Obamacare

hhs.gov

It’s time to sign up or pay up. The deadline for getting an insurance plan under the Affordable Care Act is Sunday. 

You either have health insurance Monday or face fines -- big fines, starting at $695. Kathleen Falk is the Regional Director of the U.S. Department of Health and Human Services. She says there are a lot of reasons people haven’t registered yet, including still not being convinced they can finally get an insurance company to cover them.

"stethoscope" by flickr use rosmary (CC BY 2.0)

Enrollment events are planned in Chicago as an important deadline approaches for President Barack Obama's health care law.

Sunday is the last day to sign up to buy private insurance on the marketplace for coverage in 2016.

Fines for being uninsured are rising and could average nearly $1,000 per household.

The penalties are the law's nudge to get healthy people into the insurance pool, helping keep premiums manageable for everyone.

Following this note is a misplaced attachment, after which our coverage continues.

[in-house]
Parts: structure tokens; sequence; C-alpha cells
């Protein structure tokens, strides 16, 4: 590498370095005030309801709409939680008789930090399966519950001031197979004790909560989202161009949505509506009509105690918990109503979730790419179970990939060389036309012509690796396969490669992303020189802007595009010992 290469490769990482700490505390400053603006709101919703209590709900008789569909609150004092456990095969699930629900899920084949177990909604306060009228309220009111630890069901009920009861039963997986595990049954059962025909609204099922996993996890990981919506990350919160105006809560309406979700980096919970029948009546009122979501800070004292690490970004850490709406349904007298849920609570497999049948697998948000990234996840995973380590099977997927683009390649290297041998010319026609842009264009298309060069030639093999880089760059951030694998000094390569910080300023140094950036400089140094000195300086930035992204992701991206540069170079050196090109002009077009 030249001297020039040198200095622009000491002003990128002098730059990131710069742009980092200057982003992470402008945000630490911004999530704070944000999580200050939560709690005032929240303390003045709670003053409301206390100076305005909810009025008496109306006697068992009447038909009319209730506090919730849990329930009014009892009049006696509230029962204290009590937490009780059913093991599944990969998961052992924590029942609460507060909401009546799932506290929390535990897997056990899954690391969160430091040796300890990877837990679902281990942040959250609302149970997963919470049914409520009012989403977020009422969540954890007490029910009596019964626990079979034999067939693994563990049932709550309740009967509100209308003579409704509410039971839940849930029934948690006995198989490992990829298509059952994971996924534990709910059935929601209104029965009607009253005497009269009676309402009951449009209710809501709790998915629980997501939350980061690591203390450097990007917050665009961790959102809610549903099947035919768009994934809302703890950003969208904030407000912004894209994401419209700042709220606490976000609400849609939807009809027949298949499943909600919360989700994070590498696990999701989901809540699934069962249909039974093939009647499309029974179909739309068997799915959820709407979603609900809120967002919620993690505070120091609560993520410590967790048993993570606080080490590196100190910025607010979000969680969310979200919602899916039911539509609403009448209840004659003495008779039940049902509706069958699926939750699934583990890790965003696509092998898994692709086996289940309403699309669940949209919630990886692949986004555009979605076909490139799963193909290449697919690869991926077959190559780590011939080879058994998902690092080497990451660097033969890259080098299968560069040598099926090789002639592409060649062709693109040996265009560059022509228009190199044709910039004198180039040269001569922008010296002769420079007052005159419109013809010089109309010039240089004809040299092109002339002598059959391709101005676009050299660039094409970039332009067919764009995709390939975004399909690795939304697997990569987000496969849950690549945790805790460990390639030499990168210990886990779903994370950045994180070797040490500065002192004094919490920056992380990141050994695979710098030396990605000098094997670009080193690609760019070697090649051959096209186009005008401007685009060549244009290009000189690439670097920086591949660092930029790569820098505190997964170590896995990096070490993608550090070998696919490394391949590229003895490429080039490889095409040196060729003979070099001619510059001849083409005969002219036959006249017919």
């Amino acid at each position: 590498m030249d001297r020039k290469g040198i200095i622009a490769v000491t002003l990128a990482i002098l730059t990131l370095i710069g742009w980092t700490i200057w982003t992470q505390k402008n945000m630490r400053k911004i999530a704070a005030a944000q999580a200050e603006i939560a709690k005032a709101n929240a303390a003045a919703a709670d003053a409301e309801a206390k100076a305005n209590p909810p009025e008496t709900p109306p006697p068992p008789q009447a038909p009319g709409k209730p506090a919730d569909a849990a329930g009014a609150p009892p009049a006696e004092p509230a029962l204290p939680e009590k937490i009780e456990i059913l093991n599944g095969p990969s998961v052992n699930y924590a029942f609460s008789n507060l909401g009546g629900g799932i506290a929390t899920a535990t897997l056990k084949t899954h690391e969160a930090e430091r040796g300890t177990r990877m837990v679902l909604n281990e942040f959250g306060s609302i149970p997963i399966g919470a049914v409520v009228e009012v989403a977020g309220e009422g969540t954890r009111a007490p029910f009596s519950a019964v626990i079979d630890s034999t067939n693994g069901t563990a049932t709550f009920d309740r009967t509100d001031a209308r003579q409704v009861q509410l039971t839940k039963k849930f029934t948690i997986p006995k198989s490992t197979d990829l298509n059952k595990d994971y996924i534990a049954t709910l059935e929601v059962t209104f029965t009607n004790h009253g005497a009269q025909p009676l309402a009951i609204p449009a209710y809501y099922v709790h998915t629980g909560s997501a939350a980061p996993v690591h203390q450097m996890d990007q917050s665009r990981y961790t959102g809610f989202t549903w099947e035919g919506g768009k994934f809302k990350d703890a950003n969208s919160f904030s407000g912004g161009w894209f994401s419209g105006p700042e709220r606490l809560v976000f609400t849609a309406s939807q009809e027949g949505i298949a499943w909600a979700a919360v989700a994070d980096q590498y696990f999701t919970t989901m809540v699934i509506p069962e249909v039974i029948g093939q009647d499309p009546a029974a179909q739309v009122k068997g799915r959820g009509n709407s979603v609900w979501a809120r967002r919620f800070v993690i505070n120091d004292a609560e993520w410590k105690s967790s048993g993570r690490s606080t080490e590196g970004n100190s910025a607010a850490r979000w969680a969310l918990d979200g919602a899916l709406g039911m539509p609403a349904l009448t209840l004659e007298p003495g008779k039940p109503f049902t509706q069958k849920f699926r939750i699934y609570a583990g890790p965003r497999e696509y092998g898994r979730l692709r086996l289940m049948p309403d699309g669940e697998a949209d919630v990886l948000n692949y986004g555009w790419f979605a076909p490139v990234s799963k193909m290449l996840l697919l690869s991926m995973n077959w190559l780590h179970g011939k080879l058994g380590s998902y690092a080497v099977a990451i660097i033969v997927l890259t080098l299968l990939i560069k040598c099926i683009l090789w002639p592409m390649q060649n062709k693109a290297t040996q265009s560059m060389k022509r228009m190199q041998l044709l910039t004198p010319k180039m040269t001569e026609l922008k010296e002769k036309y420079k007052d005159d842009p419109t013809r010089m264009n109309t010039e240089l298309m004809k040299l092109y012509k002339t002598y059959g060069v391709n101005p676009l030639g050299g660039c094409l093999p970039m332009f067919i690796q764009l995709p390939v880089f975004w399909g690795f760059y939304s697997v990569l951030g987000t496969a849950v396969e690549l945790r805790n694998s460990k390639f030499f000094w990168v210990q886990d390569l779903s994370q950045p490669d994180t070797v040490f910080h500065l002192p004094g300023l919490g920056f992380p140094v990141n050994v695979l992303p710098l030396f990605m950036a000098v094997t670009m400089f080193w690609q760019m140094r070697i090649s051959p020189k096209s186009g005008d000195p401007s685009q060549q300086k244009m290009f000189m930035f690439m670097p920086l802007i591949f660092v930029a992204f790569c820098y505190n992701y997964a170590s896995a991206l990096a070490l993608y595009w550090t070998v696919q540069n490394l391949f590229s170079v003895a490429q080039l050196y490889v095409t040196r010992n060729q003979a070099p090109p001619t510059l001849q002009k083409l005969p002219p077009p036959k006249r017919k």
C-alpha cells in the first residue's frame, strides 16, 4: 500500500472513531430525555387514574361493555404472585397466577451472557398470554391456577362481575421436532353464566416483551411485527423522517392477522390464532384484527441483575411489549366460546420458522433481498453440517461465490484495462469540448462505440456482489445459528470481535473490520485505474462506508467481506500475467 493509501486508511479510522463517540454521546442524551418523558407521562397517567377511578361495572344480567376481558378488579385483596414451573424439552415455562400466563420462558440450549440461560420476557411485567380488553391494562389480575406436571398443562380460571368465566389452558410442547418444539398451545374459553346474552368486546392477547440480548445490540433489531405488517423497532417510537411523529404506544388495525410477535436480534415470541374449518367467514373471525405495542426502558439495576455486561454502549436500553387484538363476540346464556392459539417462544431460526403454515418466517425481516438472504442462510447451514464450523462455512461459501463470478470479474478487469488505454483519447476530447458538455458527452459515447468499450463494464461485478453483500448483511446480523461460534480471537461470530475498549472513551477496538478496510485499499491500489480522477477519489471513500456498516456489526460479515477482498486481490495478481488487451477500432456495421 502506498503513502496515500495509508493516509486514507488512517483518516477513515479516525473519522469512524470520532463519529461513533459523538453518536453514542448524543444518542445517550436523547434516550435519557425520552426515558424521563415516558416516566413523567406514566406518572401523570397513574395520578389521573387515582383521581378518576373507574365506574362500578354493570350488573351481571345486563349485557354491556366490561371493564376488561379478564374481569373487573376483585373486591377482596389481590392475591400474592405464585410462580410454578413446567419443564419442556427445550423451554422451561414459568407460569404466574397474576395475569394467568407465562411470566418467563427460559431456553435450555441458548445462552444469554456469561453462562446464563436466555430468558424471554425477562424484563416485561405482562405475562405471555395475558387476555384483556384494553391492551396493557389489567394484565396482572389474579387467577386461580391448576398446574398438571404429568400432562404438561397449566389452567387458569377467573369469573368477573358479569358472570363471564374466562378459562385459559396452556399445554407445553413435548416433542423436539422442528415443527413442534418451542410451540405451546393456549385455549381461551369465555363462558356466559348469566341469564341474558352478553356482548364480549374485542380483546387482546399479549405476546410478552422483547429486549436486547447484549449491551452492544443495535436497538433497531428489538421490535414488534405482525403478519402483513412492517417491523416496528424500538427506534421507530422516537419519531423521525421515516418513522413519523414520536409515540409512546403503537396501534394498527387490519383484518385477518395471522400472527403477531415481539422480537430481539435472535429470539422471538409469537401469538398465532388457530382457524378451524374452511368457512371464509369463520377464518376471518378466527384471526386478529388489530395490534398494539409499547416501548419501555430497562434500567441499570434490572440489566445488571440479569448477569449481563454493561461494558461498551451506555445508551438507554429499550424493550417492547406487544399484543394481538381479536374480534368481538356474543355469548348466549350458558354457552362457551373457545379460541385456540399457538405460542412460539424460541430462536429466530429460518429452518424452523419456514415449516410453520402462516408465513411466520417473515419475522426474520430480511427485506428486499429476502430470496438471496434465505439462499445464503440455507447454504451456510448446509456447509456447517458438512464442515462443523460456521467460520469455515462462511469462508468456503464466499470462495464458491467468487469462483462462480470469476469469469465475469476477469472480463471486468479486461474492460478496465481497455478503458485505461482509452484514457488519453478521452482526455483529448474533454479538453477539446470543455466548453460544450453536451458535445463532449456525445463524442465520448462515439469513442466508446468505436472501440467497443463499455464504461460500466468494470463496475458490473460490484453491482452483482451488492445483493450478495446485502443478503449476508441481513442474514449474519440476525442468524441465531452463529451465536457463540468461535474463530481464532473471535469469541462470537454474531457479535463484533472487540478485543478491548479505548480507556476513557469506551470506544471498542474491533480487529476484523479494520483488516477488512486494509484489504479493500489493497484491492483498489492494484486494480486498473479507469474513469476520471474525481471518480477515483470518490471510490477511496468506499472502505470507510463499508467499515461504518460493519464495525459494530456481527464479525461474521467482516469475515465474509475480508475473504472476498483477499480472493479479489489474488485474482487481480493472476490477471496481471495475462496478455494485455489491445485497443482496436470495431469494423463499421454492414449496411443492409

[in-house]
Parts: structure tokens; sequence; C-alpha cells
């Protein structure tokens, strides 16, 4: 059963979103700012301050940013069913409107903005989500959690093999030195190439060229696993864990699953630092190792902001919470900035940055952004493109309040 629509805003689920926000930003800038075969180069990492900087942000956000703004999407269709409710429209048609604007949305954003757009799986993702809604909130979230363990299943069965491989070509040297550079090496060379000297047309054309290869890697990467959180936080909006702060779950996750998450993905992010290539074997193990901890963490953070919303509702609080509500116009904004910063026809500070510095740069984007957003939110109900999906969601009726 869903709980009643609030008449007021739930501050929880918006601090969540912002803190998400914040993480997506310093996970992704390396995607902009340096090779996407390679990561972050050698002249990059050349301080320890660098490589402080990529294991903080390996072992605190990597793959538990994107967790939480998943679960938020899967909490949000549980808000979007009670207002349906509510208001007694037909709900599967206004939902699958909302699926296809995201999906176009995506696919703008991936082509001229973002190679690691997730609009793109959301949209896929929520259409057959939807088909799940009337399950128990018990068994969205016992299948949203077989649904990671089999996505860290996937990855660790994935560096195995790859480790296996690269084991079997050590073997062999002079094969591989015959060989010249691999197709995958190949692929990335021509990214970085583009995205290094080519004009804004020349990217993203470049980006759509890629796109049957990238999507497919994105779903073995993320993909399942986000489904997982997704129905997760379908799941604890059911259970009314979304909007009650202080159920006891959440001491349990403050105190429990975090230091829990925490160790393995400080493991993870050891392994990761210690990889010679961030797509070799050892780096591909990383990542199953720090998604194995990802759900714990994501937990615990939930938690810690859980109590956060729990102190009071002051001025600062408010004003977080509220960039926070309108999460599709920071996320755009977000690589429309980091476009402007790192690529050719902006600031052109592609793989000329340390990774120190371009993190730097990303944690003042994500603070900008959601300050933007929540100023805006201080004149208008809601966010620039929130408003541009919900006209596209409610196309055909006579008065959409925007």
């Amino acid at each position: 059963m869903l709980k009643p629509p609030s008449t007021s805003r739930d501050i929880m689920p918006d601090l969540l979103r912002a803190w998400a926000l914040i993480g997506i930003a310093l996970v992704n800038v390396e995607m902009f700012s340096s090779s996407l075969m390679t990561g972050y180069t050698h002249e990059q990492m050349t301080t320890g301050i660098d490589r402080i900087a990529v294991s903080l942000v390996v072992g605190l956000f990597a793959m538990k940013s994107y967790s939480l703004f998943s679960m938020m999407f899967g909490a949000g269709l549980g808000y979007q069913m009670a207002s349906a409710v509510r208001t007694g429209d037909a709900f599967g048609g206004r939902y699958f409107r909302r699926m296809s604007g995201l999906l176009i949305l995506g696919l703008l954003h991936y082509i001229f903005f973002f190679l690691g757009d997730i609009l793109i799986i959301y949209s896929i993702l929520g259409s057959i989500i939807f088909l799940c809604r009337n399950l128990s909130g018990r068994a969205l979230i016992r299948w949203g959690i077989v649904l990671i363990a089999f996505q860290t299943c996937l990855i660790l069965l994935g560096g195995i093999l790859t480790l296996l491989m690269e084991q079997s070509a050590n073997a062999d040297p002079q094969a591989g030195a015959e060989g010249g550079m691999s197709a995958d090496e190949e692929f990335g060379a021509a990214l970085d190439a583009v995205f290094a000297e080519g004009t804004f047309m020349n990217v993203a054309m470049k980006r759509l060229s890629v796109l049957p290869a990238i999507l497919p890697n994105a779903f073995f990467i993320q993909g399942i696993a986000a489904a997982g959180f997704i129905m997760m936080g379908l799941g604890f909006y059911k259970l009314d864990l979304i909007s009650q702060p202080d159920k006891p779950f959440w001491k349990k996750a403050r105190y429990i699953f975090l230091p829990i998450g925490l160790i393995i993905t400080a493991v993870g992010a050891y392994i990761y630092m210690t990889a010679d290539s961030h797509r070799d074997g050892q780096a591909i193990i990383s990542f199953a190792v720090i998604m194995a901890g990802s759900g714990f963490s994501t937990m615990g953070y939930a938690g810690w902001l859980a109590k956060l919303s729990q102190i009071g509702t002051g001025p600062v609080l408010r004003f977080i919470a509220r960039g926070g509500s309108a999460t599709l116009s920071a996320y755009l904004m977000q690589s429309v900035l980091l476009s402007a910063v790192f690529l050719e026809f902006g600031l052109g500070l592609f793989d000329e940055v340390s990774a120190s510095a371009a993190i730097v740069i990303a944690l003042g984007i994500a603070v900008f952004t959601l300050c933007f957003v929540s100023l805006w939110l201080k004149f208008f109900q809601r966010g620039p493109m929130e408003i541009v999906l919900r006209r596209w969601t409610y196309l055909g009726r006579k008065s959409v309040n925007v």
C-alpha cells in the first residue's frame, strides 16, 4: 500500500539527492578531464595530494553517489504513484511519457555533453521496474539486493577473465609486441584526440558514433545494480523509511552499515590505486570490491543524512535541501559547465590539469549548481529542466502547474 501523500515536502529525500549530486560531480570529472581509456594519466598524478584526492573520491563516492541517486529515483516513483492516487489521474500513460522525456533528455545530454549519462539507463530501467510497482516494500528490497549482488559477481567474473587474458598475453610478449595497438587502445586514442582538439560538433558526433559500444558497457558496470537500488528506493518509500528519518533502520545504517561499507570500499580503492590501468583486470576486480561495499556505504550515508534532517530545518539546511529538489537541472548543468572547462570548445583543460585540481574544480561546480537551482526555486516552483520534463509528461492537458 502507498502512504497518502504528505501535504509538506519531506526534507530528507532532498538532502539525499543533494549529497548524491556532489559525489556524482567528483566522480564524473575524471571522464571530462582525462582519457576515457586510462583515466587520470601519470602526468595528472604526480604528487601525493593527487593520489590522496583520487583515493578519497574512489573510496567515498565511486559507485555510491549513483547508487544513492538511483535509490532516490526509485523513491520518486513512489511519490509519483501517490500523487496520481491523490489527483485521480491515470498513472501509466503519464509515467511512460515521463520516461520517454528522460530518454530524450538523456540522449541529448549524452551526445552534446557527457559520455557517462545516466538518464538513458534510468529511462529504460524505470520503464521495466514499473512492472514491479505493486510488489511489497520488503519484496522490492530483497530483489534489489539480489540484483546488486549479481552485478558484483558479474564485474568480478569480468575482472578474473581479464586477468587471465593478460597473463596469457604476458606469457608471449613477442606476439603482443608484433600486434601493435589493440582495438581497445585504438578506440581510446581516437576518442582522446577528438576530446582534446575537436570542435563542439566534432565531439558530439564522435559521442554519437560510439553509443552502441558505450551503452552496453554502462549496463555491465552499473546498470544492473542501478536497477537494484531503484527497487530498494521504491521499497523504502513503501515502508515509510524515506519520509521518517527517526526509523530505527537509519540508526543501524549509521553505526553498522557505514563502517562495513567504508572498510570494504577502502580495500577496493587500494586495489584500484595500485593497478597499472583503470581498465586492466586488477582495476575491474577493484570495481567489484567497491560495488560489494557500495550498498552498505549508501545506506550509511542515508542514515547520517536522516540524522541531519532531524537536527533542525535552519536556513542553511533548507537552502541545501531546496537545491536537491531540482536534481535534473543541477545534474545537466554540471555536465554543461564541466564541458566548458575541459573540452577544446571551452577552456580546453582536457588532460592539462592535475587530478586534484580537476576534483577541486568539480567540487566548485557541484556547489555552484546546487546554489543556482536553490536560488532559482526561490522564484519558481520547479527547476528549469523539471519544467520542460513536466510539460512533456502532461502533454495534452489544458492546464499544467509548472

Chicago enrollment events are planned Saturday at the Chicago Urban League and the Community First Medical Center.

The Henry J. Kaiser Family Foundation, KFF State Health

Following Thursday's ruling  from the U.S. Supreme Court, Illinois residents who bought health insurance under the Affordable Care Act -- also known as "Obamacare" -- will get to keep tax credits that cut the cost of their plans. 

The question before the court was whether federal subsidies could be given out in states, including Illinois, that did not build their own online marketplaces. 

Illinois residents surprised by a tax penalty for being uninsured will get another chance to sign up for coverage.

A special enrollment period under President Barack Obama's health care law starts Sunday and runs through April 30th.

Officials say it's the last chance for those who do not have coverage to avoid paying an even bigger fine when they file their taxes next year. 

Deadline For Insurance Enrollment Approaching

Feb 9, 2015
WUIS

The deadline to enroll in the health care marketplace is Sunday, and counselors across the state are meeting with people to help sign them up. 

Loren Greer is a 63-year-old truck driver who was taken off his company's health coverage when he was forced into early retirement. He sought help from an in-person counselor so he can avoid paying a fee after the Feb. 15 deadline.

If it weren't for the threat of a $325 fee, Greer might not enroll.

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